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The Reel Asian Film Festival, one of my favourite film festivals, has inspired the first anthology of its kind that focuses on the independent Asian film community. Editor Elaine Chang put together a very comprehensive book with artists from across Canada, both emerging and established, to discuss the different challenges they face whether it is being typecast in stereotypical Asian roles, enduring the culture wars or coming out.

Much of the book is laid out in conversations where creative types are paired up to produce an interesting timeline, history or perspective of Asian Canadians on film. Some of the conversing duos have known each other for years like Midi Onodera and Richard Fung, who candidly talk about activism and the connection between the gay and Asian community.

Lily Chow, a writer who focuses on politics and food culture, is partnered with Cheuk Kwan, the man behind the doc Chinese Restaurants, to make one of my favourite conversations in the book. They explore the topic of Chinese restaurants as the epitome of the Chinese Diaspora. It was very insightful, as I never viewed restaurants as iconic before. Other themes in Reel Asian: Asian Canada on Screen includes community, identity and the future.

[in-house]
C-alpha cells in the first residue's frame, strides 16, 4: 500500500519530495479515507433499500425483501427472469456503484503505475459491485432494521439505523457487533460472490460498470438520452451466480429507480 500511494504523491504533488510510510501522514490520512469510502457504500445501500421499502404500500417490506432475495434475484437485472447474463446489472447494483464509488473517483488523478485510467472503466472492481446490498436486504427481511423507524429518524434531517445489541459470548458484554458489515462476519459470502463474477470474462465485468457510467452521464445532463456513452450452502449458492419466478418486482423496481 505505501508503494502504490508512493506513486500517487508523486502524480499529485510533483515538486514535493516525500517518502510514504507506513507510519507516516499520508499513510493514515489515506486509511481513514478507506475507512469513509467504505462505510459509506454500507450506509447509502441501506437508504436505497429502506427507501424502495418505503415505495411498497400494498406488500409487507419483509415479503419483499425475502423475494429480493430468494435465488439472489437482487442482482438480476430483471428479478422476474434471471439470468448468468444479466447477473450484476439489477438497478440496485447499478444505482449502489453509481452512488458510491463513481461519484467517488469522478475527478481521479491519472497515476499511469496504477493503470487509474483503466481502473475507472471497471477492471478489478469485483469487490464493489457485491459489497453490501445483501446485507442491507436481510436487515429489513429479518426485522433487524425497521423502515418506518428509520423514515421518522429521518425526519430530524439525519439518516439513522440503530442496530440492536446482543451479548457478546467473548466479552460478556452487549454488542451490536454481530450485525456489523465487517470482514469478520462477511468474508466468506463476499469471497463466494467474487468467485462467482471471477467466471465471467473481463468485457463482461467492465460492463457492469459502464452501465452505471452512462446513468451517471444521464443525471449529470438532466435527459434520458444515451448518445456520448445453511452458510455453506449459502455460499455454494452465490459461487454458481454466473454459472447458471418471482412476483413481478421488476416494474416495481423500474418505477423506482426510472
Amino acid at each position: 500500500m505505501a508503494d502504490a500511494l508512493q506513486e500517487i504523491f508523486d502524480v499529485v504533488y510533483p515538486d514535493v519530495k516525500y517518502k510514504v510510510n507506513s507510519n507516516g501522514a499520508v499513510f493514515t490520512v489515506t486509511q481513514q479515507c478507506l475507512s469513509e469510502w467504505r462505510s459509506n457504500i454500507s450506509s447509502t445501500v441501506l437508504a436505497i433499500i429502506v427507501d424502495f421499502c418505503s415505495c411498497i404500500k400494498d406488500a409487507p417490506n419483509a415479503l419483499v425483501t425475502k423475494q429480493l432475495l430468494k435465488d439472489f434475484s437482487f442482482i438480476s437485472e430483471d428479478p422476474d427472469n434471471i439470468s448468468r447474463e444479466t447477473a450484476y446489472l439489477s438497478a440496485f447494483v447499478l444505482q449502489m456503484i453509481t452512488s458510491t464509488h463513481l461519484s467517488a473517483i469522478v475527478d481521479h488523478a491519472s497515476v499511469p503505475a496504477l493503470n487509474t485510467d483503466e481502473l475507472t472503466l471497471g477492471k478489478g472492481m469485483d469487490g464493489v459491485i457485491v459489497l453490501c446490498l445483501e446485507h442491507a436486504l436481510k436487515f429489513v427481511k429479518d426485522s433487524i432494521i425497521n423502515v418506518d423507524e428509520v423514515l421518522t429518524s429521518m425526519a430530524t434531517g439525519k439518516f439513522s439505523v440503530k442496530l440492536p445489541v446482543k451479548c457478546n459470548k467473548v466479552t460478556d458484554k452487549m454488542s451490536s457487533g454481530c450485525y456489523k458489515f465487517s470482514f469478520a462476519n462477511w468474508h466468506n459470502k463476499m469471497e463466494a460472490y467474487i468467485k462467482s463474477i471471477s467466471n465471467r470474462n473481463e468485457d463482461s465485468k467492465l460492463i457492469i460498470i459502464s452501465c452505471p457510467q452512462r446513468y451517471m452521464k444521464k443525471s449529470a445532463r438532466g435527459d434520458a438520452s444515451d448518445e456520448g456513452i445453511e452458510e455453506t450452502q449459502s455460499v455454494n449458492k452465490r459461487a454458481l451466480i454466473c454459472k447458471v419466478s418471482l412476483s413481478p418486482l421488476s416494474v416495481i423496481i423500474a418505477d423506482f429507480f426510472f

One conversation between Anne Marie Fleming and Mina Shum look at F words: family, friends, film, food and the future. Their candidness is quite sweet, especially their exchange on bonding over Keanu Reeves in Speed and inspiring each other to hold dinner parties. Another fun exchange is “Chinatown Tomb Raider: A Reflection on Kung Fu Fridays”, an old film series which was started by Midnight Madness programmer, Colin Geddes. Jason Anderson and Phil Tsui join in the chat about collecting obscure kung fu flicks during pre-internet days. Other highlights include Keith Lock in “Adventures in Celluloid Gold Mountain”, a fascinating look into his early days in film with Michael Snow and Claude Jutra. An unforgettable story is his time in Buck Lake where he makes his very own tipi. Away from social frustrations, he can truly be one with nature and himself–the classic Canadian narrative.

“Men and Monsters” from David Eng and Leon Aureus is a disheartening piece in the book. They reflect on their own experiences as actors and the dissatisfaction with the limited amount of roles that are offered to Asian men. The casting call for an Asian male in the role of a monster that makes coffee drinks with his tail was very disturbing. Reel Asian: Asian Canada on Screen is an absorbing gaze into the pitfalls, triumphs and challenges in the Asian and film community. (Andrea Nene)

edited by Elaine Chang, $29.95, 300 pgs, Coach House Books, 401 Huron Street on bpNichol Lane, Toronto, ON, M5S 2G5,

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